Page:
Country

Kyrgyzstan

Explore historical and projected climate data, climate data by sector, impacts, key vulnerabilities and what adaptation measures are being taken. Explore the overview for a general context of how climate change is affecting Kyrgyzstan.

Vulnerability

The geography and topography of the Kyrgyz Republic makes it one of the most hazard-prone countries in Central Asia. Available data suggest that natural hazards incur major economic losses on these countries, with costs between 0.5 and 1.3% of annual gross domestic product. Rising temperatures, changing hydrology conditions, and frequency of extreme weather events associated with climate change will exacerbate the Kyrgyz Republic’s vulnerability and reduce ability to manage extreme events unless the appropriate adaptation measures are put in place. Drought is a common occurrence in the country, as are land and mudslides, avalanches, squalls, downpours, icing, frosts, breakthrough of glacial lakes, floods, rise of sub-soil waters, epidemics, pests, crop diseases, and river erosion, and earthquakes, of which the country experiences 3,000 to 5,000 every year. 

This section provides a summary of key natural hazards and their associated socioeconomic impacts in a given country. And it allows quick evaluation of most vulnerable areas through the spatial comparison of natural hazard data with development data, thereby identifying exposed livelihoods and natural systems.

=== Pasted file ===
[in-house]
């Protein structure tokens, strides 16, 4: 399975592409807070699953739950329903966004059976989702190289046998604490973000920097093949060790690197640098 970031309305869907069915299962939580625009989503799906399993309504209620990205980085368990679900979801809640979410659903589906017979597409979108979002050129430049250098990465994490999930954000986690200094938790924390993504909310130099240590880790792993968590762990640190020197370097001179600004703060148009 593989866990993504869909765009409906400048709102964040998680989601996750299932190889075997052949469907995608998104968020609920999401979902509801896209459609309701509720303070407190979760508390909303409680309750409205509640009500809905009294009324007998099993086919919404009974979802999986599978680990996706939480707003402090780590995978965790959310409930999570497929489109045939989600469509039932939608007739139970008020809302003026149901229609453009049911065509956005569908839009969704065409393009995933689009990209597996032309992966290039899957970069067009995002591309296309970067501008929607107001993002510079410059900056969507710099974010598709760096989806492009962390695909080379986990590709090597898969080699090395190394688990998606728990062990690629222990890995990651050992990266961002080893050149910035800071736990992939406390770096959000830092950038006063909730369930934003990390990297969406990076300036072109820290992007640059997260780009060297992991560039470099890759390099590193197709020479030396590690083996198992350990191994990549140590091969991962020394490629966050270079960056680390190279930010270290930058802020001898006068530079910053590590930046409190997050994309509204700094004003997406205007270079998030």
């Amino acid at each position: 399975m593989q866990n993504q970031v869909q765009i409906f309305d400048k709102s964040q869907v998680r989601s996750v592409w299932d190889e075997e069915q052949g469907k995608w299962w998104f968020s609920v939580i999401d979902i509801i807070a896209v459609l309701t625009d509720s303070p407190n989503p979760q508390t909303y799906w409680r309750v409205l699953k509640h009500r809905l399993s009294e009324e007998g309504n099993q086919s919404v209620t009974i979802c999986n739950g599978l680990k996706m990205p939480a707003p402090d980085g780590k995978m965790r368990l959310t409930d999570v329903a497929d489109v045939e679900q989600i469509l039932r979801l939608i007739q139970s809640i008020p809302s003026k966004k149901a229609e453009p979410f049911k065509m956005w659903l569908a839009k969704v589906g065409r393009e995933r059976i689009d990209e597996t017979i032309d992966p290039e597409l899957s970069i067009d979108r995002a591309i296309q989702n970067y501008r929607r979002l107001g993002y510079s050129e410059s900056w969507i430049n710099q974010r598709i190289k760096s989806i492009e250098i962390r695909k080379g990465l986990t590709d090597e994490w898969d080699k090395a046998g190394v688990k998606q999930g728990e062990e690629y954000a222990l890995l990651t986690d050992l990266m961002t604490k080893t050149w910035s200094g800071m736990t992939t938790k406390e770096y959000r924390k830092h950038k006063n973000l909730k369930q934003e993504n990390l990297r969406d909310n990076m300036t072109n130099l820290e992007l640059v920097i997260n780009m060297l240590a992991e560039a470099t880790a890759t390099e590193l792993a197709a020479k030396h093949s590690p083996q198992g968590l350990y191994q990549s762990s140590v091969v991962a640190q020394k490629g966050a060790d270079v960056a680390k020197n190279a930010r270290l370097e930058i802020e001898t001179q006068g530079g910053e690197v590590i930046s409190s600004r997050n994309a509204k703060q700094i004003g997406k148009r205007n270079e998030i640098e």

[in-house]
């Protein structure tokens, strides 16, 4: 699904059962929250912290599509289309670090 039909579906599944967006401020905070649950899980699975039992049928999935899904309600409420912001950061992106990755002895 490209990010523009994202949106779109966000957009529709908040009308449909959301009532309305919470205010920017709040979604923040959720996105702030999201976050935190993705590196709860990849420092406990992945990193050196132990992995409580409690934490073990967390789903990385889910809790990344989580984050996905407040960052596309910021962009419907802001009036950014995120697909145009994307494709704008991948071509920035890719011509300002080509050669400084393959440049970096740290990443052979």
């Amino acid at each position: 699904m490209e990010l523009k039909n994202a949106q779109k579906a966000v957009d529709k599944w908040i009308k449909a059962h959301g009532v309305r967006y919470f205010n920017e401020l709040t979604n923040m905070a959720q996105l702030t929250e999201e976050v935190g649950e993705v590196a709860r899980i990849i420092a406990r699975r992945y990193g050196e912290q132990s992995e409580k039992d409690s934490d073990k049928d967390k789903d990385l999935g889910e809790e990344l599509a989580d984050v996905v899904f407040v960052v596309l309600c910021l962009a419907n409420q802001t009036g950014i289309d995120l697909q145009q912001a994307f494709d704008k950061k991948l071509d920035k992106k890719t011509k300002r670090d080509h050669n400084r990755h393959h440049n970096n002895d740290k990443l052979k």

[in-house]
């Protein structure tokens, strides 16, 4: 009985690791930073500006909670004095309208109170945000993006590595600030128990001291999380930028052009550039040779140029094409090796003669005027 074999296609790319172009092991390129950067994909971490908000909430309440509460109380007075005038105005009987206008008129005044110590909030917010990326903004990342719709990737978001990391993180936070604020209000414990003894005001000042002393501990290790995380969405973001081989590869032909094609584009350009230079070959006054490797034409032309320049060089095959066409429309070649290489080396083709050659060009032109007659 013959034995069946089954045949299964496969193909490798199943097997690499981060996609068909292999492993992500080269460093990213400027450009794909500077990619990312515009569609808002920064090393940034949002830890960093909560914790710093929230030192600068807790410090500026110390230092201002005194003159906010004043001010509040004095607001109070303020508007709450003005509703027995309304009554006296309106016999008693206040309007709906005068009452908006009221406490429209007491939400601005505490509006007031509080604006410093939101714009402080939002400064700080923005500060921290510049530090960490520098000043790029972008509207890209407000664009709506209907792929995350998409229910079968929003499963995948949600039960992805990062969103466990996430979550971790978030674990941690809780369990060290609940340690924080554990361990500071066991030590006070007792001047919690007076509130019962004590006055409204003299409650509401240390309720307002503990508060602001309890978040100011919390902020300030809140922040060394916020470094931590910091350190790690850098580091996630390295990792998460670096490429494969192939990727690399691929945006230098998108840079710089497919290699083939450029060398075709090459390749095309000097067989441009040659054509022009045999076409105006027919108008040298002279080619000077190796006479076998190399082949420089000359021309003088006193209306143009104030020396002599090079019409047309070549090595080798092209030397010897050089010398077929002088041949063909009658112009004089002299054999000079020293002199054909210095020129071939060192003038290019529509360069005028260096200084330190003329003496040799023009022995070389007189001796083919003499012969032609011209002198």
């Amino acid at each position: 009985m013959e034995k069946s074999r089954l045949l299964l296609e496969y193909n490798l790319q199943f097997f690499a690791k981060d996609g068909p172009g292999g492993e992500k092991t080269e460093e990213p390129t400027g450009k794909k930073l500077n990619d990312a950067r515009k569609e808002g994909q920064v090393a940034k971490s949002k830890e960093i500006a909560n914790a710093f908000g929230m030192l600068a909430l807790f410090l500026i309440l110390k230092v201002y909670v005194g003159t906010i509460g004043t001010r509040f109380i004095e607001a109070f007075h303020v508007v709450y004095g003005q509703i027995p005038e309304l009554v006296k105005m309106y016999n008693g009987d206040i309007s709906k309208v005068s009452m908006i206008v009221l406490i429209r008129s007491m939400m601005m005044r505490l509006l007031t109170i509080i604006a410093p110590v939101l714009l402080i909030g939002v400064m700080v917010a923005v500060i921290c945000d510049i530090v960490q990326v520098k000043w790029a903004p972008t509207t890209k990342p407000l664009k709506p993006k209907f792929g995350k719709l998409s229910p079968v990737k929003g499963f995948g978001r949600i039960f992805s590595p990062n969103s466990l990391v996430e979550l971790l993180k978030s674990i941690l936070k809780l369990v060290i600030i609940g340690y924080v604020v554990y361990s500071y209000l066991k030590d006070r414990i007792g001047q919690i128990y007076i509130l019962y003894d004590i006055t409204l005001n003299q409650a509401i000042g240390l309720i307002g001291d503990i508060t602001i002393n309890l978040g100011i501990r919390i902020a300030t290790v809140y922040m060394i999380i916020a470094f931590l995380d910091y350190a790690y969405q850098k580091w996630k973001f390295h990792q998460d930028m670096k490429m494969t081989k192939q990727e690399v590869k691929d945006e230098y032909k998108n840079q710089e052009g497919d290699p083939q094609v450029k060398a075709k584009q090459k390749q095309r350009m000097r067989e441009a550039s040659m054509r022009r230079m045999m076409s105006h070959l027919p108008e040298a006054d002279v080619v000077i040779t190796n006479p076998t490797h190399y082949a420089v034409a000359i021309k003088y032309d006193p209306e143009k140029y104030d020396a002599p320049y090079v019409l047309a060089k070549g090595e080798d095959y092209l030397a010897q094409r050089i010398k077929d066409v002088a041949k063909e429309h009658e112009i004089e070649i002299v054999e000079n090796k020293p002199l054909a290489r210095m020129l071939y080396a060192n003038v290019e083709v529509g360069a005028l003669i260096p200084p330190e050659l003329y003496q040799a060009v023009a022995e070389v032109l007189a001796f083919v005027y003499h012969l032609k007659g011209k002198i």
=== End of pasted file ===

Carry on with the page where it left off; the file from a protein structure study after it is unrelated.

Natural Hazard Statistics

The charts provide overview of the most frequent natural disaster in a given country and understand the impacts of those disasters on human populations.

Natural Hazard / Development Nexus

This tool allows the overlay of different natural hazard maps with social economic datasets by sliding the bar horizontally, which provides a broad sense of vulnerable areas.

 
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Key Vulnerabilities

  • Nearly all of Kyrgyz Republic is vulnerable to floods and mudflow hazards, which occur frequently across the country. As glaciers continue to melt due to rising temperatures, more intense flooding events in the wintertime (and reduced water flow in the summer) are expected. The Jalal‐Abad, Osh, Batken, Chui, Issyk‐Kul, and Talas regions face the highest risk of floods and mudflows.
  • Kyrgyz Republic has 5,000 potentially active landslide sites, the majority of which are found in the south. Intense rainstorms trigger landslides within minutes, as do snowmelts. More than 10,000 homes are located in landslide prone areas; of all natural hazards, landslides cause the most deaths.

More information on natural hazards can be found at ThinkHazard.

 

  • Available data suggests that natural hazards constitute a major part of all economic losses in these countries, with costs between 0.5 and 1.3% of annual gross domestic product. Rising temperatures, changing hydrology conditions and frequency of extreme weather events associated with climate change will exacerbate the Kyrgyz Republic’s vulnerability and reduce ability to manage these events unless the appropriate adaptation measures and put in place.